Alberta’s recreational property market will likely be soft this winter, creating opportunities for prospective buyers.
Elton Ash, regional vice-president for RE/MAX Western Canada, says older buyers have been the recreational market’s strength for years, but millennials are growing in purchase numbers.
RE/MAX’s 2019 national recreational property survey shows 40 per cent of all Canadians, and 56 per cent of millennials, are in the market for a recreational property – whether it’s for family getaways, outdoor activities and/or investment.
“While millennials have been late-launching, they see the need to become unplugged,” said Ash. “And they are a bigger generation than the Boomers, who, as the wealthiest generation, will be transferring some of that wealth to millennials or their children (Generation Z).”
Ash says Alberta’s downturn has dampened the market, but there’s still investment money available, thanks to the province’s diversification into high-tech industries and cannabis (Alberta has the most retail outlets in Canada and a growing number of production plants).
“There is a tendency to think everyone is in the same boat,” he said. “But this market creates opportunity. If everyone is selling, then you should be buying.”
He says markets like Crowsnest Pass in Alberta and Invermere/Radium in British Columbia (where logging has taken a hit) are full of investment opportunities.
Canmore’s the only Alberta area where the market isn’t suffering, says Ash, because it’s not totally dependent on Alberta buyers. The town saw a six per cent price increase this year, although this is expected to flatten out next year.
“There is a tendency to think everyone is in the same boat. But this market creates opportunity. If everyone is selling, then you should be buying.” – Elton Ash, RE/MAX Western Canada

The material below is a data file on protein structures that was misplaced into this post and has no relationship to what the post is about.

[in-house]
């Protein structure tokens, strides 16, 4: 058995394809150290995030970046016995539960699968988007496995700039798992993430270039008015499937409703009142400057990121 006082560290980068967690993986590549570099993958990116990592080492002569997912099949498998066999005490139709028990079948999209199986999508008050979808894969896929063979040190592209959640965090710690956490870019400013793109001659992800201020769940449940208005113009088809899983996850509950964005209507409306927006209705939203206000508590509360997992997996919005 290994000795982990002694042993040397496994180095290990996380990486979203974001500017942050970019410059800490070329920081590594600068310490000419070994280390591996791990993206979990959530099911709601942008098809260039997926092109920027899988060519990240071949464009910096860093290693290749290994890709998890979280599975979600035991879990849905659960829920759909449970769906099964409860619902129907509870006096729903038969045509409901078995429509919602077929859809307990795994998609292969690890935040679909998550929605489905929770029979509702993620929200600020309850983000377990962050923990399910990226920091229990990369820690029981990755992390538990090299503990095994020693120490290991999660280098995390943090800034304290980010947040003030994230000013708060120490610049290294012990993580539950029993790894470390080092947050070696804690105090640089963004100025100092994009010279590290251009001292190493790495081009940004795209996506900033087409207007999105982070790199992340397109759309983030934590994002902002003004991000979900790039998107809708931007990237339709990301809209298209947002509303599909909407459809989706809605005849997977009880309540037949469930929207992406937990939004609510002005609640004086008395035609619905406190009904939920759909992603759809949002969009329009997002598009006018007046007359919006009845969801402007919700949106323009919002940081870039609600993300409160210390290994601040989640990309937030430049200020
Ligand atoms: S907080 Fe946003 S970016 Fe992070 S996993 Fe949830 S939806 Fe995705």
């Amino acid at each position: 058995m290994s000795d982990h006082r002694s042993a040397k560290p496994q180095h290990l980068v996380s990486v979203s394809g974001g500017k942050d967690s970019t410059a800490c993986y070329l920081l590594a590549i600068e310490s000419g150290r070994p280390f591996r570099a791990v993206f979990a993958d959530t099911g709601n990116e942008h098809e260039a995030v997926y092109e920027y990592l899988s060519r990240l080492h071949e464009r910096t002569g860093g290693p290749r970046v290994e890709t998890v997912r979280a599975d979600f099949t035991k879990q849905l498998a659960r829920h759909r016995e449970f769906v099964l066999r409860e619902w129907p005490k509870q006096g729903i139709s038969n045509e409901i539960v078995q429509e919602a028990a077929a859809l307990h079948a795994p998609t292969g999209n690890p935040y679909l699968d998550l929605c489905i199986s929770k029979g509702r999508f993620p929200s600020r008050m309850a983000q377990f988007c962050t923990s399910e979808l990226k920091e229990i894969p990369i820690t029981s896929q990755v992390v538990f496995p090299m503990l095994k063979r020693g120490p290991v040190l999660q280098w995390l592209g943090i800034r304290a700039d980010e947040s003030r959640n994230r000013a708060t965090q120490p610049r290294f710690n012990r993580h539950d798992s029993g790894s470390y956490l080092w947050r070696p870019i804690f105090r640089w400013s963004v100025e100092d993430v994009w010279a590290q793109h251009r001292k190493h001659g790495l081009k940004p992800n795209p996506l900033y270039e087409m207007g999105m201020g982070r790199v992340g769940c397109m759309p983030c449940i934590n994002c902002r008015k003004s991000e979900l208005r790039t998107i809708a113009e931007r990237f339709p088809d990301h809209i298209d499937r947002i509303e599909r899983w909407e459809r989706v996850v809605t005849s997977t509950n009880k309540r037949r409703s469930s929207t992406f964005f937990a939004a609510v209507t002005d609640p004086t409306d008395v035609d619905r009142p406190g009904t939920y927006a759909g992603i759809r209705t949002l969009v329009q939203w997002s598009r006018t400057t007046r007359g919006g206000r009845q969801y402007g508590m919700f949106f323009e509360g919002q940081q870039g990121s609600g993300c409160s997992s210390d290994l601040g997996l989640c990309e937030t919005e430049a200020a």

Rob Stevens, a REALTOR® with Canmore’s RE/MAX Alpine Realty, says Canadians from all over “want to be here,” but there continues to be strong Calgary demand. Buyers include both retirees and millennials. However, what millennials are buying differs from their boomer counterparts.
“They search for value, with a smaller footprint,” said Stevens. “They question just how much space they need to enjoy themselves.”
Properties include a growing number of condos (starting in the $300,000s for 700 square feet), as well as luxury, single-family homes worth millions of dollars.
Panorama Resort Real Estate’s Paul McIntyre has sold recreational property for three decades and is also seeing younger buyers (many in the 35-40 age bracket) at the popular mountain resort near Invermere.
Sales have increased 25 per cent this year, “with the majority still coming from Calgary and southern Alberta,” he said.
While there are still oil-industry purchasers, buyers from the high-tech sector – some using Panorama as their place of primary residence, since “they can work from anywhere” – are on the upswing.
With everything from one-bedroom condos starting at $100,000 all the way up to luxury, $1-million homes, the area’s property offerings are diverse, and McIntyre says there is growing awareness of Panorama’s reputation as a world-class, four-season resort.